About the book, A Man of the World
- Publisher : National Geographic (September 13, 2022)
- Language : English
- Hardcover : 320 pages
The captivating inside story of the man who helmed National Geographic for six decades is a front-row seat to audacious feats of exploration, from the successful hunt for the Titanic to Jane Goodall’s field studies. Offering a rare portrait of one of the world’s most iconic media empires, this revealing autobiography makes an impassioned argument to know―and care for―our planet.
Though his career path had been paved by four generations of his family before him, Gilbert M. Grosvenor left his own mark on the National Geographic Society, founded in 1888 and recognized the world over by its ubiquitous yellow border. In an unflinchingly honest memoir as big as the world and all that is in it, Grosvenor shows us what it was like to “grow up Geographic” in a family home where explorers like Robert Peary, Louis Leakey, and Jane Goodall regularly crossed the threshold. As staff photographer, editor in chief and then president of the organization, Grosvenor oversaw the diversification into television, film, books, as well as its flagship magazine, which under his tenure reached a peak circulation of nearly 11 million. He also narrates the shift from a nonprofit, family-focused enterprise to the more corporate, bottom-line focused world of publishing today.
For Grosvenor, running National Geographic wasn’t just a job. It was a legacy, motivated by a passion not just to leave the world a better place, but to motivate others to do so, too. Filled with world travel, charismatic explorers, and the complexities of running a publishing empire, A MAN OF THE WORLD is the story of one man, a singular family business, and the changing face of American media.
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About the author, Gilbert. M. Grosvenor
Gilbert Melville Grosvenor is the former president and chairman of the National Geographic Society, after having served as the editor of National Geographic magazine from 1970 to 1980. The great-grandson of Alexander Graham Bell and the third Grosvenor to serve as editor-in-chief of the magazine, Grosvenor has received 14 honorary doctorates and the Presidential Medal of Freedom in 2005 for his leadership in geography education.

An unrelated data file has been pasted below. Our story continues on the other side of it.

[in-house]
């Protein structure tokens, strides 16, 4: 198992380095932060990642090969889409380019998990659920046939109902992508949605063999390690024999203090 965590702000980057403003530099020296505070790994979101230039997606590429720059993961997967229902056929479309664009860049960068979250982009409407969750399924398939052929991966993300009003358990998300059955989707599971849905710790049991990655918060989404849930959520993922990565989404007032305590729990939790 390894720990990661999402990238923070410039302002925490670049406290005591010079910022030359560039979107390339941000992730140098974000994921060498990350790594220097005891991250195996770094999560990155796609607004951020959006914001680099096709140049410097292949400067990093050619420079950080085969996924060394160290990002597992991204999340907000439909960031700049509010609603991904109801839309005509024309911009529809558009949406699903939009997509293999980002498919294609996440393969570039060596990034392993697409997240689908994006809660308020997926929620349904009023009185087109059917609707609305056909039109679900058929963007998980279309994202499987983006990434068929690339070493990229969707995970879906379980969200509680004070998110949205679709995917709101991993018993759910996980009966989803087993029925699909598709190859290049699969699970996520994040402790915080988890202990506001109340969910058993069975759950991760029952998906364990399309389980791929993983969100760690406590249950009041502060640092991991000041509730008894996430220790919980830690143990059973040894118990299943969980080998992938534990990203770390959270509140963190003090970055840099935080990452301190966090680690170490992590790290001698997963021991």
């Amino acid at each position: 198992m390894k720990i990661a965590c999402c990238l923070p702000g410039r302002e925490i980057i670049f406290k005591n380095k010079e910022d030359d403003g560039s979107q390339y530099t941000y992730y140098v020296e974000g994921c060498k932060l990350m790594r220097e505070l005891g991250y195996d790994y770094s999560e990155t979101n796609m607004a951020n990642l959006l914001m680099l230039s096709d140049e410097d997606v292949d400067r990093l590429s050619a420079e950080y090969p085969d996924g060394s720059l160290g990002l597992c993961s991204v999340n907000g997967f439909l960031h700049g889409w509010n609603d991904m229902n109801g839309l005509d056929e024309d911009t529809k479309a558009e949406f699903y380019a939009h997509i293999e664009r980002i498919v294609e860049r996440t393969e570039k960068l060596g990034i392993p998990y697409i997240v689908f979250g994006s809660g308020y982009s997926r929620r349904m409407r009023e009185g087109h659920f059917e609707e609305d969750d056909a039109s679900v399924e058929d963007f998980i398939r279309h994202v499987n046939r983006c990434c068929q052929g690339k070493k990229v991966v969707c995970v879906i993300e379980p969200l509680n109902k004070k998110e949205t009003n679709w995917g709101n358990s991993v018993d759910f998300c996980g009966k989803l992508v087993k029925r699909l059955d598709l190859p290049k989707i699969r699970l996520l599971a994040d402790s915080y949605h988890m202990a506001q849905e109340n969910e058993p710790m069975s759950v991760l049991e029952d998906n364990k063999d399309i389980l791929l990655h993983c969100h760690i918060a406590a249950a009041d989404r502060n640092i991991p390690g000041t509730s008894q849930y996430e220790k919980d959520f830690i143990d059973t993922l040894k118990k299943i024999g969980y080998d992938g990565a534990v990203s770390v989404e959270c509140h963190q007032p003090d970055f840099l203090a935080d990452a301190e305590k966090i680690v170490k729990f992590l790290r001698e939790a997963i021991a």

Like the author who, according to some biographies, “grew up Geographic,” the familiar yellow rectangle that represents the National Geographic magazine has been part of my entire life. Once, I was even on a plane to La Paz, BCS, Mexico when I realized most of the men on the plane were wearing black baseball caps with that logo. It took me a moment to realize they were all photographers on their way to meet the National Geographic Society’s boat for a photography excursion. My point in relating this is that reading about one of the men “behind the scenes” of one of my favorite institutions was a natural choice for me. I love biographies. I grew up on National Geographic magazine and the TV specials and I even had a subscription to National Geographic World, which was designed for kids, when I was ten. When something is imprinted with that yellow rectangle, you know you can trust it.
Gilbert M. Grosvenor is more than just a former president of the National Geographic Society. He’s a traveler, an explorer, a photographer, and educator, and a storyteller in the grandest sense of the word. In this book, with the help of the Society’s archivist Mark Jenkins, he tells his own story – how National Geographic literally runs in his veins, as his grandfather was a founding member and his father ran things before him. (He shares that he’s also a descendant of Alexander Graham Bell, but that’s really just a factoid thrown in to give context to his family history.)
Having read the book and listened to the audiobook, I feel like I’ve been steeped in Mr. Grosvenor’s story, but that’s not a bad thing. This book is well-paced and has a nice balance of adventures in the world (spending part of his army service as a photographer) and behind a desk (he was instrumental in creating that kids’ magazine, meant to be child-friendly without dumbing things down) . He shares anecdotes about meeting Jane Goodall and Robert Peary, but also tells how they managed to get inside photos of the Apollo missions even though Life Magazine had an exclusive contract with the astronauts. His writerly voice is full of wonder when he talks about Robert Ballard’s discovery of the sunken Titanic, and full of poignance when he discusses Koko the Gorilla and her use of language. While this book is very much the story of the magazine as we know it today, it’s equally the story of the man, Gilbert M. Grovesnor, who was instrumental in making it into the entity we all know and love.
Reading A Man of the World is like having the author sitting in your living room regaling you with tales of his adventures and experiences, and while it was a satisfying read, I felt myself wanting more, just because I enjoyed it so much.
Goes well with: a juicy streak, a baked potato, a simple salad, and a glass or two of Shiraz.
Visit the Other Stops on This Tour
Thursday, September 29th: Books, Cooks, and Looks
Friday, September 30th: A Bookish Way of Life
Monday, October 3rd: Instagram: @kelly_hunsaker_reads
Tuesday, October 4th: Write – Read – Life
Thursday, October 6th: Instagram: @jenniaahava
Thursday, October 6th: The Bookish Dilettante
Sunday, October 9th: Instagram: @megsbookclub
TBD: Thursday, September 22nd: TikTok: @stephreadsalot
TBD: Tuesday, September 27th: Jathan & Heather
TBD: Thursday, September 29th: Bibliotica